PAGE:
Same for some of the 1911 magazines.  I do have some newer 1911 magazines but some of them are pretty old.

I actually don't have many magazines that aren't kept loaded.
Better to have it and not need it, than to need it and not have it.  So, if you see me walking the dogs with my SIG 556R, its okay.

Offline Walt Sherrill

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Re: How long do you keep a magazine loaded ?
« Reply #6 on: February 27, 2018, 08:33:56 AM »
Quote from: 2112
There's no reason to empty and reload the magazines. Springs will weaken from cycles of compression and decompression. You can leave springs compressed for a very long time before experiencing any significant weakening.

I'll agree that unloading and reloading a spring doesn't make "damaged" metal heal, but keeping SOME mags fully loaded can be harder on the spring than cycling the springs.

Spring life depends on with how deeply the springs are compressed when routinely used, and how long they're kept at that deeply compressed state.  With some mag designs -- given good quality springs -- spring life may never be an issue, even if the springs is cycled many, many times or the mag is stored with the springs fully compressed (i.e., fully loaded).  With others designs, the springs can degrade very quickly.     If you never load a 15-round mag beyond 7-8 rounds, it'll probably last longer than the gun.  With some mag designs, however, keeping the mag fully loaded for long periods could cause the spring to degrade.  It depends on the mag's design and how the spring itself is routinely used.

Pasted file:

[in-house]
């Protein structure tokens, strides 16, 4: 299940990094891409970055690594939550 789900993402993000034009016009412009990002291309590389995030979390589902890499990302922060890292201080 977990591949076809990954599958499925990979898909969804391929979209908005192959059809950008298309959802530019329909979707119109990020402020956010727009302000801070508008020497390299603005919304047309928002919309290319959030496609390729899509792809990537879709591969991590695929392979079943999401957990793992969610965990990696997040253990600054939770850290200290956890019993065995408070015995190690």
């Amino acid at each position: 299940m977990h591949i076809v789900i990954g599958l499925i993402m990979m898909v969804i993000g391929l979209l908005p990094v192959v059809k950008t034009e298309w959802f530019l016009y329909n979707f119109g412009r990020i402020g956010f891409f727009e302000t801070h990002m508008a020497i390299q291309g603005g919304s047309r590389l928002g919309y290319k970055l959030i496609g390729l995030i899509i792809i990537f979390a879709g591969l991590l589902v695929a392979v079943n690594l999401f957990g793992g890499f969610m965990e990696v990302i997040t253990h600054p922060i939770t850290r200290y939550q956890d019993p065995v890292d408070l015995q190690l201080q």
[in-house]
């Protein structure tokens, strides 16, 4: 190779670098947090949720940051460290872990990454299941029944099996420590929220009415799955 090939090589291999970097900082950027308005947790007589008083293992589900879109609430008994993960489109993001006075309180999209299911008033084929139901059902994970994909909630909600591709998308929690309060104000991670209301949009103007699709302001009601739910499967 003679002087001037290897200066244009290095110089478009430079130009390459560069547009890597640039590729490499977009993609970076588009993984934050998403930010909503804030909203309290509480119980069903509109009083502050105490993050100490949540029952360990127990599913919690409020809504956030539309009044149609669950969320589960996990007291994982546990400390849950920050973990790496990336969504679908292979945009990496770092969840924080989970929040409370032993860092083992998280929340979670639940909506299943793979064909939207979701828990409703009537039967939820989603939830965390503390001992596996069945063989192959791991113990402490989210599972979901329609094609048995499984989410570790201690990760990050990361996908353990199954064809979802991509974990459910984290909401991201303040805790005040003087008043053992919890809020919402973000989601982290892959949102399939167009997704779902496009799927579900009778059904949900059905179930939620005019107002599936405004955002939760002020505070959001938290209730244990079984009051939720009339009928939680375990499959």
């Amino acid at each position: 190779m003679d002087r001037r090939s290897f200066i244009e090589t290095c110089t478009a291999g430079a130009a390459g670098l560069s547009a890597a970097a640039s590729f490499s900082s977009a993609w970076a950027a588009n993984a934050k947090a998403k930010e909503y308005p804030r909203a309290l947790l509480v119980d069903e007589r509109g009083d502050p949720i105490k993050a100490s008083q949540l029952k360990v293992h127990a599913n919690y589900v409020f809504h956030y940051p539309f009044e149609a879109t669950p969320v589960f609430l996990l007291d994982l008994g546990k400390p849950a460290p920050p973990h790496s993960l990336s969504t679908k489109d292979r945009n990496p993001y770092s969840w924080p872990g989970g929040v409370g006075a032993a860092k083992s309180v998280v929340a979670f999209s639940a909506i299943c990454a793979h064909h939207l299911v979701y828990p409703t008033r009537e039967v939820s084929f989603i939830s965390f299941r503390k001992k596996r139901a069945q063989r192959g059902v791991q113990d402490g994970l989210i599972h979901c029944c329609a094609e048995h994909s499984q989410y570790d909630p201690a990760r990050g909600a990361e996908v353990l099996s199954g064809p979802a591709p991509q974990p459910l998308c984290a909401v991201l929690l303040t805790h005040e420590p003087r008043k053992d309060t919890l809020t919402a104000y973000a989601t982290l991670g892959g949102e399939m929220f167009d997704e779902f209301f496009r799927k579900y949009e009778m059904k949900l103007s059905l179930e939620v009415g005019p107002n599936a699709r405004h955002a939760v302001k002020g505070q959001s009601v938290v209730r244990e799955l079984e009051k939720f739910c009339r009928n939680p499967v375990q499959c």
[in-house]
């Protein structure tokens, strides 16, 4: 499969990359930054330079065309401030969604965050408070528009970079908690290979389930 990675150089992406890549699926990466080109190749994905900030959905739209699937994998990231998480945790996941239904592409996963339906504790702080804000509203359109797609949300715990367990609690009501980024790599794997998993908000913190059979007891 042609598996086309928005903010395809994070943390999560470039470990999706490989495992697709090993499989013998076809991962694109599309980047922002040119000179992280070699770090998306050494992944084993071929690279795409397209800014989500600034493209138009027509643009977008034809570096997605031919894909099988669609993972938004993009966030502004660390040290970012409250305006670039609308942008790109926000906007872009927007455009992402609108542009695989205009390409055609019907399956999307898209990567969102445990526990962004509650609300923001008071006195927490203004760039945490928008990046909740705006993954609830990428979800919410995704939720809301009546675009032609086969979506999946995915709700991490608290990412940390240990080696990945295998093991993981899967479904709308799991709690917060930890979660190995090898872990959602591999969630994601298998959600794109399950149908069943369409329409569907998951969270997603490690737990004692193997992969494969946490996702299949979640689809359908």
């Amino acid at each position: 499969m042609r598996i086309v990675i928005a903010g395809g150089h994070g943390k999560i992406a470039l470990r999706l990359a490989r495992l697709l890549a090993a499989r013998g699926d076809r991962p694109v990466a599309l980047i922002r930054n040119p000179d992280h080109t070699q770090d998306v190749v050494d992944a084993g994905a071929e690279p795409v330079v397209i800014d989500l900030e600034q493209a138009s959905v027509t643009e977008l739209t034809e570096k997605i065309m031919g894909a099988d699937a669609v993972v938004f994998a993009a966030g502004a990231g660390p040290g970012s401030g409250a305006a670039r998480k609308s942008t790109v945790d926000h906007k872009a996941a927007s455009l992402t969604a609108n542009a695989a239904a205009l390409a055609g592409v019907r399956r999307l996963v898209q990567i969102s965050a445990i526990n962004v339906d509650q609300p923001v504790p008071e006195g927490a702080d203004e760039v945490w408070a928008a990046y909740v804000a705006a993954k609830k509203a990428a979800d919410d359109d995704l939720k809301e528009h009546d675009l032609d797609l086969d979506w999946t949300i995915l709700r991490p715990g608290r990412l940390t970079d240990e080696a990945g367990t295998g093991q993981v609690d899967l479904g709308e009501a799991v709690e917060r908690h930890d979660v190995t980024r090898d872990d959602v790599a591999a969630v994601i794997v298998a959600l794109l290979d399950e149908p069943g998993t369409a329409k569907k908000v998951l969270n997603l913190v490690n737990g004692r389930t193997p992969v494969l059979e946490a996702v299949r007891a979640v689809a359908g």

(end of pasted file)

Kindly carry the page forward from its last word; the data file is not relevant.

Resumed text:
• CZ, years ago, used the same springs for the 9mm 10-round mags as with the 15 or 16 round mags -- and spring life was noticeably different in those two types of mags.) I don't know if this is the case now.  I've never had a 10-round mag spring fail, but saw a number of higher-cap mag springs degrade over time.
  • Another example:  the Rohrbagh R9, the smallest 9mm available a few years back, had a recoil spring with a suggested service life of 300 rounds/cycles,.  That was later reduced to 250 cycles -- but the springs still worked for more than 250 rycles..  Those springs weren't kept compressed, but each shot compressed the spring to its design limit.  Why the short life?  Because those springs were intended to do the most work with the least material, to fit in a very small weapon,  and the springs were an inexpensive and easily changed parts -- and were viewed as renewable resources.  (I think Rohrbagh has retired sold the firm.)